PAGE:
Tag Archives: Endre Hamar

The latest business venture of Orbán’s son-in-law

István Tiborcz, Viktor Orbán’s son-in-law, pretty well disappeared from the spotlight once OLAF, the European Union’s anti-fraud office, started to investigate his firm, Elios Innovatív Zrt. The firm specialized in LED street lighting technology and practically cornered the market: one city after the other signed contracts with Elios to modernize its street lighting with funds that came from the European Union. With the EU investigation pending, Viktor Orbán and his son-in-law decided that it might be wise for Tiborcz to “sell” his share of the business to Attila Paár, a well-off businessman with excellent connections to the Orbán government.

Only once, in December, did Tiborcz get any media coverage. The story was about Elios’s work in Zalaegerszeg, which seems to have been less than satisfactory. In some parts of the city it is pitch dark, while in others pedestrians have difficulty navigating because the streetlights shine only on the road, leaving the sidewalks practically unlighted. Complaints poured into city hall, which the mayor, naturally a member of Fidesz, “tried to handle discreetly.”

Now the Tiborcz family is back in the news. It seems that István Tiborcz might be one of the investors who purchased the Schossberger Mansion in Tura, which has been described as the most beautiful castle in Hungary, comparable only to the palaces along the Loire River in France.

Who were the Schossbergers? Not much can be learned about them online, but William O. McCagg, Jr.’s Jewish Nobles and Geniuses in Modern Hungary provides quite a bit of information about the family, who were originally from Moravia. The first Hungarian Schossberger who settled in Pest in 1833 was Lázár. His son, Simon Vilmos Schossberg, was the first unconverted Jew to receive nobility from Franz Joseph, in 1863. In 1873 Simon’s son Zsigmond purchased 13,000 hectares from Prince Miklós Esterházy. Ten years later he commissioned a neo-Renaissance mansion based on the plan of Miklós Ybl, one of Europe’s leading architects in the second half of the nineteenth century. Ybl’s best known work is the Hungarian State Opera House (1874-1884).


The Schossberger Mansion

After 1944 the mansion was used by the Germans and the Soviet troops. It then became an elementary school. After the regime change it was sold twice, but no one did anything with the building, which would need serious renovation.

Last October a mysterious new buyer showed up: TRA Real Estate Kft., a brand new joint stock company headed by Dr. Judit Tóth. TRA Real Estate Kft. is the parent company of BDPST Ingatlanforgalmazó és Beruházó Zrt., owned by Judith Tóth and Loránd Aurél Szabó, both lawyers. The new buyer wanted to be sure that the city of Tura didn’t have the right of first refusal and therefore sent the law firm of Endre Hamar to approach the city.

It is here that one becomes suspicious. First, Hamar got in touch with the town of Tura on September 7 in the name of TRA, when the firm didn’t yet exist. It was established only a week later. Second, Endre Hamar is a former business partner of István Tiborcz. Third, Hamar’s law firm might exist only on paper. It is ostensibly located in the same building as the headquarters of Elios Zrt. BDPST Ingatlanforgalmazó, which is linked to TRA, also has the same address. As 444.hu notes, Endre Hamar cannot have too many clients, considering that his firm has no website and one cannot even find the firm’s name on the list of businesses renting office space in the building.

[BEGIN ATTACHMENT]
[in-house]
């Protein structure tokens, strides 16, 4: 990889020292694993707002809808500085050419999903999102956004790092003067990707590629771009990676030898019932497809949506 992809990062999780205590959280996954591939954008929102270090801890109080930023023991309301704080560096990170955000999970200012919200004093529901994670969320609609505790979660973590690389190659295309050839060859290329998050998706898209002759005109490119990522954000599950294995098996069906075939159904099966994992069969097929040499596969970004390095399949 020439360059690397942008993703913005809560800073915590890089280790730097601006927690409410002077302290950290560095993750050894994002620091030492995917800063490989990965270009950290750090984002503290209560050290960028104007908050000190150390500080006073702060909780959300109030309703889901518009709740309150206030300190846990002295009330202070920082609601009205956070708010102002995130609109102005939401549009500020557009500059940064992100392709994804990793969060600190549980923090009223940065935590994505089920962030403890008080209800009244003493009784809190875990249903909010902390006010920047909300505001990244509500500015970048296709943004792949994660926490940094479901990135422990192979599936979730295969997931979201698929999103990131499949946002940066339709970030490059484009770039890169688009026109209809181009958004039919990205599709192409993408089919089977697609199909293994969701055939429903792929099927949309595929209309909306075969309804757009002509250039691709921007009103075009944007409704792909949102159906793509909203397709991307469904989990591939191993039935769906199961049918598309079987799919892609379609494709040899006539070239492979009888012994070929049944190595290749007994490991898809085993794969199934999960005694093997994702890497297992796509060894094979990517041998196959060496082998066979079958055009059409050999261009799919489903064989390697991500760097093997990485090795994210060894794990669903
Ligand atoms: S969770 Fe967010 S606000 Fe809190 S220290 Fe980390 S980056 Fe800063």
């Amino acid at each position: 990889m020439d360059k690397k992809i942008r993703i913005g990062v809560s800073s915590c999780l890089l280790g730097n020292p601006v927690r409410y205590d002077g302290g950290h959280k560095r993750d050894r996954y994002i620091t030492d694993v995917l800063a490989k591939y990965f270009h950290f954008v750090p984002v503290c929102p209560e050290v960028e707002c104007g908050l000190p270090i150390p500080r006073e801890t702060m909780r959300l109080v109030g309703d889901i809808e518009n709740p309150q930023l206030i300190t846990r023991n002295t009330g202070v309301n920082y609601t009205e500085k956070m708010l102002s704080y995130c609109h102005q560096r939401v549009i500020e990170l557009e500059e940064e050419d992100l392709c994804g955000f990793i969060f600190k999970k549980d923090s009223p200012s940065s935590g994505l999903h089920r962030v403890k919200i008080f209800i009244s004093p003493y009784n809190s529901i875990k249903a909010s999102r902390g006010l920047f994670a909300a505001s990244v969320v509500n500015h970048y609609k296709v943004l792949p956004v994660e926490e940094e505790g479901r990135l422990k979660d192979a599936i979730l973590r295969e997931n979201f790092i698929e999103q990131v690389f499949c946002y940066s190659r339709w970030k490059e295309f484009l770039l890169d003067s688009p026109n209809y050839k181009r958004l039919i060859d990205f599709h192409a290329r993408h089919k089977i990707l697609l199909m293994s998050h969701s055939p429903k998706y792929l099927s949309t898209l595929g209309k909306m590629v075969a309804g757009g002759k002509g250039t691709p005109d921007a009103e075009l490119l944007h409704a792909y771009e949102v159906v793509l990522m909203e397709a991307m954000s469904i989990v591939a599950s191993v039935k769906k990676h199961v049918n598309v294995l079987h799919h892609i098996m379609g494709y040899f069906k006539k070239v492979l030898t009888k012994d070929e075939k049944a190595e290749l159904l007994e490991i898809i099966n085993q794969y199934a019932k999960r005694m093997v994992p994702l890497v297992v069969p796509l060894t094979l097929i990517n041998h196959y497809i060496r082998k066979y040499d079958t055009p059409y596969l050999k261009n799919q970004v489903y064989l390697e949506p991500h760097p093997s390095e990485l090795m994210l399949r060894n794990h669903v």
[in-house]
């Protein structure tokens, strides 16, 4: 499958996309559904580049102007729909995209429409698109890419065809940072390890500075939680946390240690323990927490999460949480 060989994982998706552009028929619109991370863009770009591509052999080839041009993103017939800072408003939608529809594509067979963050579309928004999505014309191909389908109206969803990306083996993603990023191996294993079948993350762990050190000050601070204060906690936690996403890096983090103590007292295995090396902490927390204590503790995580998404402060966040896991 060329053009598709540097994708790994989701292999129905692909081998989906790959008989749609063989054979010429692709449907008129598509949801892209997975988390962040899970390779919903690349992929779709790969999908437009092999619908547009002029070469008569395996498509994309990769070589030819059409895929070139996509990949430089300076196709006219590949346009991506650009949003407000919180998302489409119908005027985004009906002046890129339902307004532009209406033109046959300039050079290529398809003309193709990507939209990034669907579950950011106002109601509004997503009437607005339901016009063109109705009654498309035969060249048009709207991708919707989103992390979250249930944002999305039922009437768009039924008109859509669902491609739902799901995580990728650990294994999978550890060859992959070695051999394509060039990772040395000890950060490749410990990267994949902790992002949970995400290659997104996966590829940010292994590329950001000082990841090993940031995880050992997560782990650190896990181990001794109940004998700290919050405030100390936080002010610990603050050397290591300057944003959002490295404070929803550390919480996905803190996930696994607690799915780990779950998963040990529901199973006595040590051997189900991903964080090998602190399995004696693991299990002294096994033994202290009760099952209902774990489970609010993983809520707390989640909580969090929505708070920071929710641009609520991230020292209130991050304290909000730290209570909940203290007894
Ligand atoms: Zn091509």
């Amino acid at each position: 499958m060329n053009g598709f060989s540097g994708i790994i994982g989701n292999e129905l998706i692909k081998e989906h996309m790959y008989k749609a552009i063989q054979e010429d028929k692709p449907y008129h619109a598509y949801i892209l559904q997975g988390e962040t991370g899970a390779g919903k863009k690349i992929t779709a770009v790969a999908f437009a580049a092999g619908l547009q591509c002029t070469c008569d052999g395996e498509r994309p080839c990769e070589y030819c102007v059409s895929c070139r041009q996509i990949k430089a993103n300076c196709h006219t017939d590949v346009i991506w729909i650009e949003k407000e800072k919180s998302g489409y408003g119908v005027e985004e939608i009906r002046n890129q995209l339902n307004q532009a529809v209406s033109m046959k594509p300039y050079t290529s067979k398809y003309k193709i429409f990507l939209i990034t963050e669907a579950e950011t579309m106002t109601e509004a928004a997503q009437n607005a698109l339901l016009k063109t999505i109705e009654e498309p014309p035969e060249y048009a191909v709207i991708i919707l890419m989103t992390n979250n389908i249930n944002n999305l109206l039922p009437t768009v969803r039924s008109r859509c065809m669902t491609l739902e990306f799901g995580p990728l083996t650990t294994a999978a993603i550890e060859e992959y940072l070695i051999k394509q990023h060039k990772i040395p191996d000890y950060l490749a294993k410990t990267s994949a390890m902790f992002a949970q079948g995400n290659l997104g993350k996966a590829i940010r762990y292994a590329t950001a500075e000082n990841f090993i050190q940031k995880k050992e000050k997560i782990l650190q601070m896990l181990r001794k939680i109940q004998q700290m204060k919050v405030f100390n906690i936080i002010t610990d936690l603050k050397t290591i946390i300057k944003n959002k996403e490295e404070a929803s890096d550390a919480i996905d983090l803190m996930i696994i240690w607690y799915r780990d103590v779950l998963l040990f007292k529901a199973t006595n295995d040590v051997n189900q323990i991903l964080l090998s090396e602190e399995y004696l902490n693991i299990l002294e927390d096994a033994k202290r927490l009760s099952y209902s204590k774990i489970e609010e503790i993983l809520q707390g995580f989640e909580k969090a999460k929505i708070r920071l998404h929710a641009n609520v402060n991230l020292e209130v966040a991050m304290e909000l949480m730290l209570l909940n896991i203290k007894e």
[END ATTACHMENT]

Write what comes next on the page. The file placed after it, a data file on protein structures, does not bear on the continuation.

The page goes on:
Meanwhile, the deal took place. Whoever bought the mansion paid 200 million forints, including a 80 million forint mortgage, to the Széchenyi Bank.

When the the Schossberger Mansion was purchased, the transaction couldn’t be directly linked to István Tiborcz. But three days ago 444.hu found out that it was István Tiborcz himself who paid the 100,000 forint excise tax on August 14, at the time of BDPST’s registration as a new business. What is still a mystery is where TRA Kft. got the millions of forints that it spent on the mansion in Tura. Neither Judith Tóth nor Loránd Aurél Szabó has any other business venture that could fund the purchase.

If Tiborcz is behind BDPST Zrt., he might also have interests in other real estate ventures because BDPST is the part owner of two other businesses dealing with real estate, AMX HS and AMX Nador House. The CEO of both companies is a wealthy Turkish businessman, Suat Gökhan Karakus, who resides in Budapest. The other part owner of these companies is HBRE International Investments B.V. of Amsterdam.

On January 8 Együtt (Together) released a communiqué in which the party asked István Tiborcz and Ráhel Orbán to come forward and explain the source of their wealth. I think Együtt can wait for the day when anyone in the Orbán or, by extension, the Tiborcz family reveals the source of their rapid enrichment. Of course, it would also be nice to know where the 2 million euros came from that Lőrinc Mészáros just invested in the NK Osijek football club. That would be quite a job, not just for an investigative journalist but for a whole slew of the best detectives in Europe and the Americas.

The “well-oiled business machinery” of Viktor Orbán’s son-in-law

At the end of May I posted an article about Viktor Orbán’s son-in-law selling his stake in Elios Innovatív Zrt., the leading installer of LED-technology street lighting. István Tiborcz, the husband of the Orbán’s eldest child Ráhel, became spectacularly successful after his future father-in-law was elected prime minister of Hungary. Perhaps too successful. In the last few years 33 municipalities received generous EU subsidies to switch to LED technology. Seventy-one percent of these jobs were won by Tiborcz’s firm. It was inevitable that sooner or later the media would discover the connection between Elios’s success and the part-owner’s family ties. Article after article appeared intimating that the bidding process was rigged in Elios’s favor. Eventually, the pressure became too great. By late April of this year Tiborcz’s name was removed from the letterhead of Elios.